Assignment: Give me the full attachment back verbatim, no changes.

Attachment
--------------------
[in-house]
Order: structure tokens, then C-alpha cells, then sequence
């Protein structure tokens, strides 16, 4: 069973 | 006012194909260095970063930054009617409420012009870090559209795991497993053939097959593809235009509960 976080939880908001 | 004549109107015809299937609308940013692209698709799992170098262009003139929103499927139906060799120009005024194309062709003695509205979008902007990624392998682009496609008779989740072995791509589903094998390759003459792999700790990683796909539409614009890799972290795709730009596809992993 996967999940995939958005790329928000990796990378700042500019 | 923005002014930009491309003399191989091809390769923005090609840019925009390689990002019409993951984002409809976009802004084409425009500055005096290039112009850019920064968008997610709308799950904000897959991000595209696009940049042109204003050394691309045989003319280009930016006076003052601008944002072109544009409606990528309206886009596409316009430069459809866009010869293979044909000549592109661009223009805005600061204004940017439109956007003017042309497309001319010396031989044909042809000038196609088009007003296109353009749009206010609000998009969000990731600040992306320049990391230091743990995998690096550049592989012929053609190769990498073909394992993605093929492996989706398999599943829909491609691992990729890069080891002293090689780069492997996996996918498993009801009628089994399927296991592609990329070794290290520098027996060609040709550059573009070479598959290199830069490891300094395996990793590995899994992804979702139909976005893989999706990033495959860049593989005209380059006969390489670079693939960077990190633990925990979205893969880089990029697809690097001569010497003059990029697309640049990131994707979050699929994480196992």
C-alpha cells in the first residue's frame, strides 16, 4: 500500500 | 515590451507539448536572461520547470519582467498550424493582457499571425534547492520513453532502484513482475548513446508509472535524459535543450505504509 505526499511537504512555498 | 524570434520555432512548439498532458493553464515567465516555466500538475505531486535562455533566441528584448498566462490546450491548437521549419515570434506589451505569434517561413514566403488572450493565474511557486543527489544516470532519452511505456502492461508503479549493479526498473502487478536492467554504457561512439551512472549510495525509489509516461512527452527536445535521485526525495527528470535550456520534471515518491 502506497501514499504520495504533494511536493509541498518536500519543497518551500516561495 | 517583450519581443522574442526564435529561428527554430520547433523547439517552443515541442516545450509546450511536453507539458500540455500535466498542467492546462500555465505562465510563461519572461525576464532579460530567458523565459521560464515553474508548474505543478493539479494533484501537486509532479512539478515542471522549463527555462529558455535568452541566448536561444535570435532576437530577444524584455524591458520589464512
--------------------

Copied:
[in-house]
Order: structure tokens, then C-alpha cells, then sequence
């Protein structure tokens, strides 16, 4: 069973 | 006012194909260095970063930054009617409420012009870090559209795991497993053939097959593809235009509960 976080939880908001 | 004549109107015809299937609308940013692209698709799992170098262009003139929103499927139906060799120009005024194309062709003695509205979008902007990624392998682009496609008779989740072995791509589903094998390759003459792999700790990683796909539409614009890799972290795709730009596809992993 996967999940995939958005790329928000990796990378700042500019 | 923005002014930009491309003399191989091809390769923005090609840019925009390689990002019409993951984002409809976009802004084409425009500055005096290039112009850019920064968008997610709308799950904000897959991000595209696009940049042109204003050394691309045989003319280009930016006076003052601008944002072109544009409606990528309206886009596409316009430069459809866009010869293979044909000549592109661009223009805005600061204004940017439109956007003017042309497309001319010396031989044909042809000038196609088009007003296109353009749009206010609000998009969000990731600040992306320049990391230091743990995998690096550049592989012929053609190769990498073909394992993605093929492996989706398999599943829909491609691992990729890069080891002293090689780069492997996996996918498993009801009628089994399927296991592609990329070794290290520098027996060609040709550059573009070479598959290199830069490891300094395996990793590995899994992804979702139909976005893989999706990033495959860049593989005209380059006969390489670079693939960077990190633990925990979205893969880089990029697809690097001569010497003059990029697309640049990131994707979050699929994480196992």
C-alpha cells in the first residue's frame, strides 16, 4: 500500500 | 515590451507539448536572461520547470519582467498550424493582457499571425534547492520513453532502484513482475548513446508509472535524459535543450505504509 505526499511537504512555498 | 524570434520555432512548439498532458493553464515567465516555466500538475505531486535562455533566441528584448498566462490546450491548437521549419515570434506589451505569434517561413514566403488572450493565474511557486543527489544516470532519452511505456502492461508503479549493479526498473502487478536492467554504457561512439551512472549510495525509489509516461512527452527536445535521485526525495527528470535550456520534471515518491 502506497501514499504520495504533494511536493509541498518536500519543497518551500516561495 | 517583450519581443522574442526564435529561428527554430520547433523547439517552443515541442516545450509546450511536453507539458500540455500535466498542467492546462500555465505562465510563461519572461525576464532579460530567458523565459521560464515553474508548474505543478493539479494533484501537486509532479512539478515542471522549463527555462529558455535568452541566448536561444535570435532576437530577444524584455524591458520589464512